- Film & TV
- 09 Jun 20
The Harry Potter author made a comment on Twitter taking issue with the phrase 'people who menstruate' in a headline.
Although artists and celebrities like Hozier, King Princess and Halsey have weighed in on JK Rowling's controversial tweets from this past weekend, much of the world has been left wondering where the cast of the Harry Potter film franchise stand on her comments. Rowling was initially upset by the phrase 'people who menstruate' in the headline of an article, and then doubled down on her initial comments once backlash began, writing:
If sex isn’t real, there’s no same-sex attraction. If sex isn’t real, the lived reality of women globally is erased. I know and love trans people, but erasing the concept of sex removes the ability of many to meaningfully discuss their lives. It isn’t hate to speak the truth.
— J.K. Rowling (@jk_rowling) June 6, 2020
Danielle Radcliffe – who has always been quiet on social media – released a statement this morning on the Trevor Project website to state unequivocally that "transgender women are real women.
"Any statement to the contrary erases the identity and dignity of transgender people and goes against all advice given by professional health care associations who have far more expertise on this subject matter than either Jo or I," the short essay continues.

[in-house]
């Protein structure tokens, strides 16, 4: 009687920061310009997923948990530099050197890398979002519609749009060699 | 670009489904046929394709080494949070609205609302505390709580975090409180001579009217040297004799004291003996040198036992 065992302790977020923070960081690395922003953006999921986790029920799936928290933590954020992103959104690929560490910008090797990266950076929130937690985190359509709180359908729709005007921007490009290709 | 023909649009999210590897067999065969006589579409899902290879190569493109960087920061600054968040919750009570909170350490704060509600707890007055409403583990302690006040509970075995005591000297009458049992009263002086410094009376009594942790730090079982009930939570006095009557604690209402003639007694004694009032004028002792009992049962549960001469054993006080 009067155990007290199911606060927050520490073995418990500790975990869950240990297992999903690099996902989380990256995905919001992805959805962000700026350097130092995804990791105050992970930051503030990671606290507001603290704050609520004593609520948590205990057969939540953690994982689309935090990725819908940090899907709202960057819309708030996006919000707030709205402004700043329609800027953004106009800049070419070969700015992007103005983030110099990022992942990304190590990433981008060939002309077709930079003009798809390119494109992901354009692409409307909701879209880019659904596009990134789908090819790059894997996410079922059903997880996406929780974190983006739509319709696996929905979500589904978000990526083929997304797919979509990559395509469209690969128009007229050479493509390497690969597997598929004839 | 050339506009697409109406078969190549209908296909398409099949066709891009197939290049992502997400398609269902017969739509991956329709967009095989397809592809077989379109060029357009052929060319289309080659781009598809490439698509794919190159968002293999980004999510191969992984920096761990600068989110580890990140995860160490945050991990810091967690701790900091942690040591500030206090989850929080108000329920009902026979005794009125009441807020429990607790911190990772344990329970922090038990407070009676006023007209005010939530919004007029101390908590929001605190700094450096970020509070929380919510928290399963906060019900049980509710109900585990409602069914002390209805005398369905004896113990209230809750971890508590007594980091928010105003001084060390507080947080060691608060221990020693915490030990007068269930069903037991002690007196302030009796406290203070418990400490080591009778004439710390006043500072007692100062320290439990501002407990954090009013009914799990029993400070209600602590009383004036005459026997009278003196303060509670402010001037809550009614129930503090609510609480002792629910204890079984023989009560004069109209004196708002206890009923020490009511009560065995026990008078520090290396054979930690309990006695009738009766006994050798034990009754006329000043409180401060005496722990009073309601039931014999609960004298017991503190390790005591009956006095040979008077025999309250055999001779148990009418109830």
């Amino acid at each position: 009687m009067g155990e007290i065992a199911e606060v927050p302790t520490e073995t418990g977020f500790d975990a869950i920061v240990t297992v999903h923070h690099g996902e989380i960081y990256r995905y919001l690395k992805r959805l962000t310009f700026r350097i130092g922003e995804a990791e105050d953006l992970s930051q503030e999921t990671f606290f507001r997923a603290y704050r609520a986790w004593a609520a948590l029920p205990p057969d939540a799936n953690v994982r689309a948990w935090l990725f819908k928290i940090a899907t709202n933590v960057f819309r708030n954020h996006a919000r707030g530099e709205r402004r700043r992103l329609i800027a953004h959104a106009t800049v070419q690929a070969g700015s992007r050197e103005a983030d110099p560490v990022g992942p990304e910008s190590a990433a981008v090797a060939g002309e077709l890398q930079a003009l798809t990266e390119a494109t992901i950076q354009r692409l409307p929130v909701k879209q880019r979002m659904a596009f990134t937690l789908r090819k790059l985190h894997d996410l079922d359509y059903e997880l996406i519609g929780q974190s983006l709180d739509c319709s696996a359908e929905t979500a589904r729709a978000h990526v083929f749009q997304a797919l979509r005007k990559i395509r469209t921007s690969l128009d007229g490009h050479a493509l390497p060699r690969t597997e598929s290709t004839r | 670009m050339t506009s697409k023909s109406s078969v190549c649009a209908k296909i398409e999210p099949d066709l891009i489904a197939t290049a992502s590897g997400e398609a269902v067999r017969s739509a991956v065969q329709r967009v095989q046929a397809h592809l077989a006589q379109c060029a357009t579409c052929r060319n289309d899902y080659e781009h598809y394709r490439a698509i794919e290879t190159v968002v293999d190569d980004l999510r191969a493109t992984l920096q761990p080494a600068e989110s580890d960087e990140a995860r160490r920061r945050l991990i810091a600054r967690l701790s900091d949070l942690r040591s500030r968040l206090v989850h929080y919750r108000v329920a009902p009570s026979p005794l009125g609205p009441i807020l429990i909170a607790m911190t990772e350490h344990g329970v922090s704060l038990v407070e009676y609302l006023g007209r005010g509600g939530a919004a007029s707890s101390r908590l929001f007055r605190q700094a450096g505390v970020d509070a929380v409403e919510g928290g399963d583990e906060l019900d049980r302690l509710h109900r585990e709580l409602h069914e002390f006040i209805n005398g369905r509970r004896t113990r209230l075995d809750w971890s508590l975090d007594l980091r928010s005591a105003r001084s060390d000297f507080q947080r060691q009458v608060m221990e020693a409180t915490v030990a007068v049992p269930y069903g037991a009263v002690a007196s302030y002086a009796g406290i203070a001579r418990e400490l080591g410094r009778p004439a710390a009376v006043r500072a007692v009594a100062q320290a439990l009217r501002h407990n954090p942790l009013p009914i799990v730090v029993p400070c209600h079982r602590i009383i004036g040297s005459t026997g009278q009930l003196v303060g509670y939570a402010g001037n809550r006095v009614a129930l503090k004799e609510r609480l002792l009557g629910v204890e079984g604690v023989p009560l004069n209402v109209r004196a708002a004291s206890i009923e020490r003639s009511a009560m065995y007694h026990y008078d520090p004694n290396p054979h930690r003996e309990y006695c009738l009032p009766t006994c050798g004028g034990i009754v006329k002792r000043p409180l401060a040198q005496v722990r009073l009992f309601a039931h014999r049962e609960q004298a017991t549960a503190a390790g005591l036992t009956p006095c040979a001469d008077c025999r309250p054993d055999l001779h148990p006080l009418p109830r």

Radcliffe encourages press and media outlets not to look at his statement as a "in-fighting" between Rowling and himself, but writes that he feels it necessary to speak out on the issue because of his work with The Trevor Project. The Trevor Project is an American organisation that provides crisis intervention and suicide prevention services to lesbian, gay, bisexual, transgender, queer, and questioning LGBTQ youth under the age of 25.
"To all the people who now feel that their experience of the books has been tarnished or diminished, I am deeply sorry for the pain these comments have caused you," he writes.
"I really hope that you don’t entirely lose what was valuable in these stories to you. If these books taught you that love is the strongest force in the universe, capable of overcoming anything; if they taught you that strength is found in diversity, and that dogmatic ideas of pureness lead to the oppression of vulnerable groups; if you believe that a particular character is trans, non-binary, or gender fluid, or that they are gay or bisexual; if you found anything in these stories that resonated with you and helped you at any time in your life — then that is between you and the book that you read, and it is sacred."